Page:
“It’s the comfiest punk bar I’ve ever stepped foot in,” says the singer-songwriter al Riggs. They’re describing Chapel Hill experimental music hub Nightlight, which opened on Franklin Street in 2003. The intimate venue boasts stocked bookshelves, gender-neutral bathrooms, and, as Riggs puts it, couches “like your grandparents would have.”

Riggs used to work the door and regularly play shows at Nightlight; for the past seven months, though, Nightlight has gone dark, with bills stacking up and an uncertain future ahead.  

At the end of September, Governor Roy Cooper moved North Carolina into Phase 3 of reopening; nightclubs and live performance venues are now permitted to host a maximum of 25 guests indoors. Hypothetically, this allowance could be helpful for larger venues with more room to spread out. Just a short walk from Nightlight, Cat’s Cradle has a 750-person capacity and commands higher ticket prices. But no venue has it easy, right now, and small venues with a DIY focus have been especially hard-hit.

Ethan Clauset, co-owner of Nightlight, doesn’t see the venue welcoming patrons back anytime soon. 

“Our capacity is about 135 people,” Clauset says. “I don’t see how you could have any kind of safe distancing without cutting down to 15 percent, maybe. Twenty people in there might, in theory, be safe, but in practice, it’s a small room with poor ventilation and low ceilings, and I don’t see any way to do that safely when there’s a highly contagious respiratory disease going around.”

In the early days of the shutdown, Nightlight set up a GoFundMe; it has since raised a little over $14,000, most of which has gone to paying out a little to staff every month. A Paycheck Protection Program loan from the Small Business Administration helped, Clauset says, but it only covered two months of payroll. 

The National Independent Venue Association’s #SaveOurStages campaign had staked hope in the chance of a second stimulus bill getting passed before the election, galvanizing awareness with the results of an internal report: Without federal relief, 90 percent of independent venues surveyed reported they would shutter before the end of the year.

For some, that alarming prospect is already a reality: Billboard maintains a growing index of venues across the country that have closed permanently during the pandemic, from beloved West Asheville institution The Mothlight to country-crooner hangout Douglas Corner Cafe in Nashville. 

“We have been sounding the alarm since April that if our members don’t get emergency assistance, they will go under forever—and it’s happening,” NIVA director of communications Audrey Fix Schaefer said in a statement. “This is real. We need help.”

Early in October, President Trump quashed hopes of a bailout with a series of rapid-fire tweets that postponed any Congressional stimulus proceedings until after the election; though talks have since resumed.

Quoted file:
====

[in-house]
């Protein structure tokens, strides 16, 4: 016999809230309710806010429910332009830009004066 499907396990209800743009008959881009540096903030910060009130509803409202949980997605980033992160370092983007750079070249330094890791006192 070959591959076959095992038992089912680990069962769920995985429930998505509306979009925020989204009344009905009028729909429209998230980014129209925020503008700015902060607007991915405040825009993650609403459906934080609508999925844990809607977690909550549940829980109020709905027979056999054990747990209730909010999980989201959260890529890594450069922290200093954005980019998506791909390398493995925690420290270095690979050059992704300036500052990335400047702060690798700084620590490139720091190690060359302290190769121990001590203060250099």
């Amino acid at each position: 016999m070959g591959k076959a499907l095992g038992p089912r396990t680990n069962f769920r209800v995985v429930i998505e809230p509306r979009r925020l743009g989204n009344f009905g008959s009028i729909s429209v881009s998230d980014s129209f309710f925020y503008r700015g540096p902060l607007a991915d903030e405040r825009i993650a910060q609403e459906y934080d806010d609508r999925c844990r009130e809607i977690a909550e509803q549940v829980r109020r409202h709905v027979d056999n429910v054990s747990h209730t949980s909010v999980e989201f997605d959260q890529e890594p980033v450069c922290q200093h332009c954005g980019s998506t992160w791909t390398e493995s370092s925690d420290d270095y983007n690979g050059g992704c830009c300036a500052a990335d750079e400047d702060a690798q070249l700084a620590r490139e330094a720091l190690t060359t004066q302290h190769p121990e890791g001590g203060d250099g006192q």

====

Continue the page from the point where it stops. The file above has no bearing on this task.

Raleigh’s Timothy Lemuel hadn’t been holding out hope for a bailout. 

Lemuel is the owner of three small eclectic downtown spaces: queer nightclub Ruby Deluxe, live music venue The Wicked Witch, and dive bar The Night Rider. Like Nightlight, Lemuel’s venues—which have capacities of 132, 49, and 200, respectively—first closed their doors in mid-March and haven’t generated revenue since. When a statewide order mandated that bars and entertainment venues close, Lemuel immediately laid off his employees so that they could apply for unemployment benefits. 

And, just like that, Ruby Deluxe became a one-person operation. 

One of his landlords is offering reduced rent, he says, but another has demanded that he pay back-rent in full. Plus, according to Lemuel, his venues have been unable to access government grants due to restrictions on eligibility, including a stipulation that recipients be able to pay full rent.

A popular queer space for five years, Ruby Deluxe is known for its drag shows and dance parties. Most recently, it operated on a $5-per-year membership model. Now, the venue is in danger of shuttering permanently. The bar upstairs, from which Lemuel had been subleasing, is getting sold—which has put Lemuel in the position of trying to negotiate a 10-year lease.

Currently, the bar owner is trying to raise the $25,000 he needs to secure the lease and save the bar. On September 28, he took to Facebook to ask for help—though he stresses that folks looking to donate should prioritize organizations helping Black trans people. 

“Local and federal government are definitely not gonna help me,” Lemuel wrote, “and I need to get that out of my head.”

On Saturday, Lemuel made an optimistic bet and reopened with outdoor seating for 45 people. That kind of crowd is a drop in the bucket of what Ruby needs to play catch-up, but Lemuel says he has plans for food trucks and drag brunches in the future. 

Drag queen Kyle Howard, whose stage name is Veruca Salt, estimates that he has performed at Ruby Deluxe between 40 and 50 times. He says he’s been well-paid by the venue and feels respected as an artist—and that he used to enjoy dropping in even when he wasn’t performing. It’s a welcoming oasis; a sign posted by the door says as much.

“Consent is mandatory,” it reads. “Please respect people’s pronouns. A serious dance party may erupt at any moment, so please have yr best dance moves ready at all times.”

If Ruby Deluxe goes under, it will be a loss for the community, Howard says. 

“I know for me, it would basically be getting rid of a safe space.” 

Comment on this story at music@indyweek.com.

Support independent local journalism. Join the INDY Press Club to help us keep fearless watchdog reporting and essential arts and culture coverage viable in the Triangle.